You know what climate change looks like. Want to know what it sounds like?

We usually learn about climate change from things that look like this:

Image by Robert A. Rohde.


and this:

Chart by NASA (altered).

But what do a hundred years of temperature change sound like?

A geographer, a composer, and a group of musicians have given us a way to comprehend a changing climate through our ears.

Working with 135 years of temperature measurements, composer Daniel Crawford wrote a piece for a string quartet.

Each instrument represents a specific part of the Northern Hemisphere, with low notes representing cold years and high notes representing warm years.

The cello matches the temperature of the equatorial zone.


The viola tracks the midlatitudes.

Two violins complete the quartet, one following temperatures in the high latitudes...

...and one for the Arctic.

The creators decided to focus on the northern latitudes because that's where our planet's temperatures have really jumped. (Don't worry. They are working on another piece for the southern half.)

The music is telling us not only about the pace of climate change, which you can hear as the notes get higher over the measures, but also...

“Listening to the violin climb almost the entire range of the instrument is incredibly effective at illustrating the magnitude of change — particularly in the Arctic, which has warmed more than any other part of the planet."
— Daniel Crawford, composer

The composer says that for him, music is as scientifically valid as plotting lines on a graph.

He shows us how art and science work together to beautifully communicate about climate change. Take a listen.

[vimeo_embed https://player.vimeo.com/video/127083533?title=0&byline=0 expand=1]

Albert Einstein

One of the strangest things about being human is that people of lesser intelligence tend to overestimate how smart they are and people who are highly intelligent tend to underestimate how smart they are.

This is called the Dunning-Kruger effect and it’s proven every time you log onto Facebook and see someone from high school who thinks they know more about vaccines than a doctor.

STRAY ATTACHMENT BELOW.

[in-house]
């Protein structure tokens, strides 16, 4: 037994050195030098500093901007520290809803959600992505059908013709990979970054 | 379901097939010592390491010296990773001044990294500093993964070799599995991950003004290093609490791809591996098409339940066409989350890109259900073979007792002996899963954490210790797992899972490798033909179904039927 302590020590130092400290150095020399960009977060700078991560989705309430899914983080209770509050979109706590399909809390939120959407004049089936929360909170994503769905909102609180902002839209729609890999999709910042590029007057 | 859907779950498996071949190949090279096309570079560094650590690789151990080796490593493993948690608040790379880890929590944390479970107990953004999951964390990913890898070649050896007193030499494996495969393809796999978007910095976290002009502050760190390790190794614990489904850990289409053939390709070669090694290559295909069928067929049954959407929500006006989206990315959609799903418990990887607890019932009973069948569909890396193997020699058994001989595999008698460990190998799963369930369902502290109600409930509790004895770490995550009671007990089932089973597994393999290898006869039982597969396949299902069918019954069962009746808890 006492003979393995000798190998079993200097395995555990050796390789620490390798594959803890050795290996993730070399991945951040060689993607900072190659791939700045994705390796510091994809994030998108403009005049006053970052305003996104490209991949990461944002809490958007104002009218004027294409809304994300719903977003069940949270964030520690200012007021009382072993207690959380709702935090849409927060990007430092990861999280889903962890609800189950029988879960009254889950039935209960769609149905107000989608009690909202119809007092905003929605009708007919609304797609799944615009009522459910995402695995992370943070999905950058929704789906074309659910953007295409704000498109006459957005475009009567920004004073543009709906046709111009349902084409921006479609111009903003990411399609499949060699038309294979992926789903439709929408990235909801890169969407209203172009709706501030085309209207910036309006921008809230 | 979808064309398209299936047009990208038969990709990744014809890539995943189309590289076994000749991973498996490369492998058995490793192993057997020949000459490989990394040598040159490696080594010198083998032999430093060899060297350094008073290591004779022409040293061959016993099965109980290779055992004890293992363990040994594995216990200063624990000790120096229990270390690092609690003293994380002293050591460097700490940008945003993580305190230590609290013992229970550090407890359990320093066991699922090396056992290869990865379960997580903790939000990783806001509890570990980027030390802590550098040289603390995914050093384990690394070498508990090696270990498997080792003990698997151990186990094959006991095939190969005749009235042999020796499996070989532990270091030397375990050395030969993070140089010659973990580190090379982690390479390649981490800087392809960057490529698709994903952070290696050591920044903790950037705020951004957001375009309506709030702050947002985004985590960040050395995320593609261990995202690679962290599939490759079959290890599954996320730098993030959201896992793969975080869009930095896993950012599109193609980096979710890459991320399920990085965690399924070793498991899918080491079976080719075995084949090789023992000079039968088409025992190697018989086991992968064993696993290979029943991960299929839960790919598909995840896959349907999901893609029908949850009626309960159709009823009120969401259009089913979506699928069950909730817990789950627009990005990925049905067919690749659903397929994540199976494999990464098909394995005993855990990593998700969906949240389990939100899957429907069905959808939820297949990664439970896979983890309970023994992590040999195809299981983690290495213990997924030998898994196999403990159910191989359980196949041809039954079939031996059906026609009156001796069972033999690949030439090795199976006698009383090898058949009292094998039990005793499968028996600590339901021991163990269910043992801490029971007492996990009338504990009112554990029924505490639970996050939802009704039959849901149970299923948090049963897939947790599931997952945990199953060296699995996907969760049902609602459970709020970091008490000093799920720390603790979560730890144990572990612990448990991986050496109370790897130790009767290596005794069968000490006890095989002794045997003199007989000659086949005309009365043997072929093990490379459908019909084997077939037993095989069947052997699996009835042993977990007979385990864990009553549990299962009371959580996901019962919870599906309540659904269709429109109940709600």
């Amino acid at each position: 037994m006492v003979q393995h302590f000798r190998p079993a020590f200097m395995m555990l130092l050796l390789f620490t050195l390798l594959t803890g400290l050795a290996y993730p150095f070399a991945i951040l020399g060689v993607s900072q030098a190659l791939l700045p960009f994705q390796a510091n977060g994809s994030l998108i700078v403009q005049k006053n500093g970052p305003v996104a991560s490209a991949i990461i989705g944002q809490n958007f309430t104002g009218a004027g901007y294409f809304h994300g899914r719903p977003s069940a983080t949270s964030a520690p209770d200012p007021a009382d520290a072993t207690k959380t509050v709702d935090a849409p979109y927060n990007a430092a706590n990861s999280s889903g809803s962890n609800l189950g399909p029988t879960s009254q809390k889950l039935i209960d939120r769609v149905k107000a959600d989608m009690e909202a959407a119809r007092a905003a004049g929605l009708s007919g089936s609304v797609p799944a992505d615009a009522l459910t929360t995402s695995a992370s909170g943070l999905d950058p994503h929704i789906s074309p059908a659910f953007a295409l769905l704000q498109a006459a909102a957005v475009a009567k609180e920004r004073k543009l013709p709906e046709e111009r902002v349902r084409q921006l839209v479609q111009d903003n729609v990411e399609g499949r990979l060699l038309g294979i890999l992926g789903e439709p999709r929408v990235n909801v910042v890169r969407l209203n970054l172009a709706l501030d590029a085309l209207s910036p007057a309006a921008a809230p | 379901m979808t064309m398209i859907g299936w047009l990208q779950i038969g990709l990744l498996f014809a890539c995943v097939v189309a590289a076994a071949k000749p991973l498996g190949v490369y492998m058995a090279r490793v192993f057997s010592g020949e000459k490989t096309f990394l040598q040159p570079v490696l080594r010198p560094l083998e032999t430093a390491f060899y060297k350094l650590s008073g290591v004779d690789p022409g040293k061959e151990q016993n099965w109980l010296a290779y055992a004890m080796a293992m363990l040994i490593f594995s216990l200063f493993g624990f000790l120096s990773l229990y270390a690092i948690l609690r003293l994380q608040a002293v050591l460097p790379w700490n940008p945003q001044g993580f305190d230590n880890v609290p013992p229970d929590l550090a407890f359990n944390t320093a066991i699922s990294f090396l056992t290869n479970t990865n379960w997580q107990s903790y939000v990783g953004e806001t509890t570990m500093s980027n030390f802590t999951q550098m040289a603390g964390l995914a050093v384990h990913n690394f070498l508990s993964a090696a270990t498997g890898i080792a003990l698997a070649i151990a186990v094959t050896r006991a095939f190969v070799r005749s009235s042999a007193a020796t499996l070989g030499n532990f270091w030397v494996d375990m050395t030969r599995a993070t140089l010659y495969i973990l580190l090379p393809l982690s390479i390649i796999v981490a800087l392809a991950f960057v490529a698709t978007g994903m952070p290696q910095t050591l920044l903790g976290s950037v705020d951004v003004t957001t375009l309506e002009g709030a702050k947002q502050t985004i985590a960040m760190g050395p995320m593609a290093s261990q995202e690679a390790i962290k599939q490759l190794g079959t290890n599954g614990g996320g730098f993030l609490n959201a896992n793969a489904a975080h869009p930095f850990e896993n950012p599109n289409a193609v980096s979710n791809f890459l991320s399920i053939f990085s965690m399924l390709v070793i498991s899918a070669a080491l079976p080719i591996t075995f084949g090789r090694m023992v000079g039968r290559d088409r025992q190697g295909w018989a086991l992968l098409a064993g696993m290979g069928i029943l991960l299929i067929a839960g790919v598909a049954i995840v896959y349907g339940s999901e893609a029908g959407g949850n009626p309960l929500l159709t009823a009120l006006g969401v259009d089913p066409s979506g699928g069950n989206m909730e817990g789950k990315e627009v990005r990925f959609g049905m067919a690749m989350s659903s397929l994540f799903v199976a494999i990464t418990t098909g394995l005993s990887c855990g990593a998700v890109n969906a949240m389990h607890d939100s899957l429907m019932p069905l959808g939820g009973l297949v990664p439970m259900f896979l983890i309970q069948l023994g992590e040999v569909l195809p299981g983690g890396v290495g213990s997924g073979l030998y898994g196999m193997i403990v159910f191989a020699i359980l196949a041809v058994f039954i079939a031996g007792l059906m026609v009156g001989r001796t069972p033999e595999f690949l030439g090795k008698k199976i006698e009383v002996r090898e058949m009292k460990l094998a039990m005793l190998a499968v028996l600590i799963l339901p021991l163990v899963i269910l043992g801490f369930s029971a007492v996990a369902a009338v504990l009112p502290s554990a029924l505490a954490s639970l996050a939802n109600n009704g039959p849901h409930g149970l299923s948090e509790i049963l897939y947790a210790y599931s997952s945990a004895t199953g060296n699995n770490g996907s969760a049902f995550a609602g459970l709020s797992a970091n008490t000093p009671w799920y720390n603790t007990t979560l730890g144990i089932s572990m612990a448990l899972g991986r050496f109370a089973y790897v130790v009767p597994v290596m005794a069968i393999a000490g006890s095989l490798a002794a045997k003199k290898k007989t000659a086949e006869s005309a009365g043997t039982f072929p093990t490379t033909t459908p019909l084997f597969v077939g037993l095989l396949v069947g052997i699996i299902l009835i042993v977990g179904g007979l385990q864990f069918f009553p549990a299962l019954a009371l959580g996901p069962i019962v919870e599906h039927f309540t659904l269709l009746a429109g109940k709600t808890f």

The interesting thing is that even though people are poor judges of their own smarts, we’ve evolved to be pretty good at judging the intelligence of others.

“Such findings imply that, in order to be adaptive, first impressions of personality or social characteristics should be accurate,” a study published in the journal Intelligence says. “There is accumulating evidence that this is indeed the case—at least to some extent—for traits such as intelligence extraversion, conscientiousness, openness, and narcissism, and even for characteristics such as sexual orientation, political ideology, or antigay prejudice.”

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'Merry Christmas' on YouTube.

The world must have been—mostly—good this year. Because Elton John and Ed Sheeran have teamed up to gift us all with a brand new Christmas single.

The song, aptly named “Merry Christmas,” is a perfect blend of silly and sweet that’s cheery, bright and just a touch bizarre.

Created with the holiday spirit in every way, it has whimsical snowball fights, snow angels (basically all the snow things), festive sweaters, iconic throwbacks and twinkling lights galore. Plus all profits from the tune are dedicated to two charities: the Ed Sheeran Suffolk Music Foundation and the Elton John AIDS Foundation.

I personally don’t know which is more of a highlight: Ed Sheeran channeling his inner-Mariah, performing a faux sexy dance in a leg revealing Santa outfit, or him flying through the air with a giant Frosty the Snowman … who seems to be sporting glasses similar to Elton’s. Are we meant to believe that Elton is the Snowman? This music video even has mystery.
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